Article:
Last year was a low point in Washington State salmon fishing. Low returns, conflicts during the North of Falcon process and numerous closures made up the year. Whatever you blame – The Blob, habitat destruction, over harvest, dams, global warming or the 2016 election – this year continues the overall trend of poor returns.
Generally, the forecasts look better than 2016, but almost all are below the 10 year average.
While we like to think of salmon forecasts as this nice scientific thing where there is good data being fed into well understood models, the reality seems to be that is it educated guesses based on incomplete data. So I feel the numbers should be taken with a large grain of salt.
My summary of the forecast is below.
For those who fish Puget Sound and associated tributaries this is likely the worst news. This year the estimate is 1.1 million pinks returning to Puget Sound waters. This may sound like a lot (and it is compared to other species) but it is just a tithe of the 6+ million we’ve seen during the last several pink returns.
It would not be surprising if pink fishing opportunies, especially in freshwater, are limited.
Given the pink salmon lifecycle it will likely take several generations to recover back to 6 million, even assuming ideal spawning conditions. So this year is a foreshadowing of the next decade.
Click here to learn how to catch pink salmon.
Puget Sound Chinook
Compared to last year the results are mixed. The forecast is down for some rivers, while up for others.
Hood Canal and the Nisqually continue to have the highest forecasts for the region and are up from last year. The Deschutes earns the “most improved” award compared to 2016 with 18 thousand fish forecasted.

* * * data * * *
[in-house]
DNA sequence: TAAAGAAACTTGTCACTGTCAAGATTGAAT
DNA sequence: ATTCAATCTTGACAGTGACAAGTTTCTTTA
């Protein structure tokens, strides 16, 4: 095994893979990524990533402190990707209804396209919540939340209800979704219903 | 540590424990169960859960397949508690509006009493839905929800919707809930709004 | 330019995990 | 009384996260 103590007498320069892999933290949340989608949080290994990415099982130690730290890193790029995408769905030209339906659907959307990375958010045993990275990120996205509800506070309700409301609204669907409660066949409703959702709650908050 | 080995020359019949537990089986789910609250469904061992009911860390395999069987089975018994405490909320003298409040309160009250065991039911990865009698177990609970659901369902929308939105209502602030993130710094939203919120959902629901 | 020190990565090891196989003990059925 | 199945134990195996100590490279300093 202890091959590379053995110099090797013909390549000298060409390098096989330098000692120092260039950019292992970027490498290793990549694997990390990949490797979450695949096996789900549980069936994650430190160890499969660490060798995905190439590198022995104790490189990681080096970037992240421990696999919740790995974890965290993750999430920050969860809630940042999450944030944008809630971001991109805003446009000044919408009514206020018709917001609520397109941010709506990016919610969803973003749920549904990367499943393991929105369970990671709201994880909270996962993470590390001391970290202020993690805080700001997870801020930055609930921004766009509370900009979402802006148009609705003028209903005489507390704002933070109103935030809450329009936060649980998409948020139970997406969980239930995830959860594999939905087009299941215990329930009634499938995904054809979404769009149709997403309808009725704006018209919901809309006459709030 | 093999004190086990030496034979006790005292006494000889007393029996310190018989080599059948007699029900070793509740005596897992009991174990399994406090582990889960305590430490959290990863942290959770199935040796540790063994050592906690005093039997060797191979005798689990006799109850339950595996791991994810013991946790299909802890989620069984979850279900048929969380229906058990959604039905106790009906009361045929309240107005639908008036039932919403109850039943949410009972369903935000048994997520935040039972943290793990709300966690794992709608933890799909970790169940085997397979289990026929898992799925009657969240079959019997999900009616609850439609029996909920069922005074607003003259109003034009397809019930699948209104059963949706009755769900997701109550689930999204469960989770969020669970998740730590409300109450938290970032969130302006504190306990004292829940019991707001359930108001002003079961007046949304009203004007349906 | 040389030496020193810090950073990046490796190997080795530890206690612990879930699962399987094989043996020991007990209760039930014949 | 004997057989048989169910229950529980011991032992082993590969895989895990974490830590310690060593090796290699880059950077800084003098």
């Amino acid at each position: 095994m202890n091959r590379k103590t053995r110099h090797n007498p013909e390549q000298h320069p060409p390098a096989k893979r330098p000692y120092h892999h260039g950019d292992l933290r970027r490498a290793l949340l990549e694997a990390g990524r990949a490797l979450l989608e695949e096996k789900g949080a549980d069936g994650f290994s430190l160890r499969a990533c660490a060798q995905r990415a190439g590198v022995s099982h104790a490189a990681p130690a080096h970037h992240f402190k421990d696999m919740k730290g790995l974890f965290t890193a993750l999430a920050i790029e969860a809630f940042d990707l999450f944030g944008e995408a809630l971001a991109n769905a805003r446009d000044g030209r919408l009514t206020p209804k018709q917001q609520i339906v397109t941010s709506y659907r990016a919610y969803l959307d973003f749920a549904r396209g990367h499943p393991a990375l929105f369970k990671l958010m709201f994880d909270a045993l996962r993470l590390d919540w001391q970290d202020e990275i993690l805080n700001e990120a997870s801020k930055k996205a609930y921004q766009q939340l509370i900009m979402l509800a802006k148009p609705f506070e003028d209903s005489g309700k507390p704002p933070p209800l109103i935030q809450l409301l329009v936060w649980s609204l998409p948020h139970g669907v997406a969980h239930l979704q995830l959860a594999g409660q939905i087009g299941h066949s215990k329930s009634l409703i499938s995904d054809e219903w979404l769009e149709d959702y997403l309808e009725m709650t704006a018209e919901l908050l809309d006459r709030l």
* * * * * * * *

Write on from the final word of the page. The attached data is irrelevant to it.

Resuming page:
Forecasts for the Nooksack is down, but still ranks #3 for the region.
Overall we should see more chinook fishing opportunities for the Puget Sound area.
Columbia River Chinook
2016 saw decreases in all categories of Columbia River Chinook. 2017 continues that trend with more decreases across the board. The Bonneville Pool Hatchery category is the only one which shows significant improvement from last year.
Even with this bad news we are looking at over 580 thousand chinook swimming up the Columbia this year.
We should see openings like last year.
Last year we saw very low forecasted returns and many closures. However there were some late season openings, when fish entered the river and the return could be better estimated. It is unclear to me if the fish in the river were due to higher than expected returns, or due to the lack of saltwater fishing.
In any case this year most river systems are seeing higher forecasted returns. Even if not on par with years like 2015, it is much improved from 2016.
My guess is we’ll see most areas open with a modest daily limit.
To learn how to catch coho, click here.
Please note the Grays Harbor and Queets estimates are not out yet.
It seems to be a trend that the Columbia run of sockeye get under estimated. Last year saw a great fishery in Lake Wenatchee. The forecast this year indicates that it should be good, although perhaps not as good. Likewise, the fishing in Brewster Pool should be good.
The Lake Washington estimate is no where close having a fishery this year. If the past few years are any indication we’d be lucky to have the actual return meet the estimate.
Last year Baker Lake saw an in season reduction in the estimate from 55 thousand to 40 thousand fish. Combined with water conditions for many people the fishing was not very good. This year’s estimate is slightly down from last year. After the tribal netting and hatchery take, we’ll be lucky if 16 thousand make it into the lake for sport fishing.
To learn how to catch sockeye click here.
North of Falcon
For those wanting the complete data, please check out the North of Falcon web site.
Its great they make the data available, however each document is formatted differently and there is limited historical data. Hopefully they will start doing a better job in making the data more consistent and easier to understand.
What do you think?
Want to get the latest fishing news and tips? Subscribe to our weekly newsletter.
Please share your opinion of the forecast. What do you think about how the WDFW/North of Falcon shares the information? What would you like to see them improve on?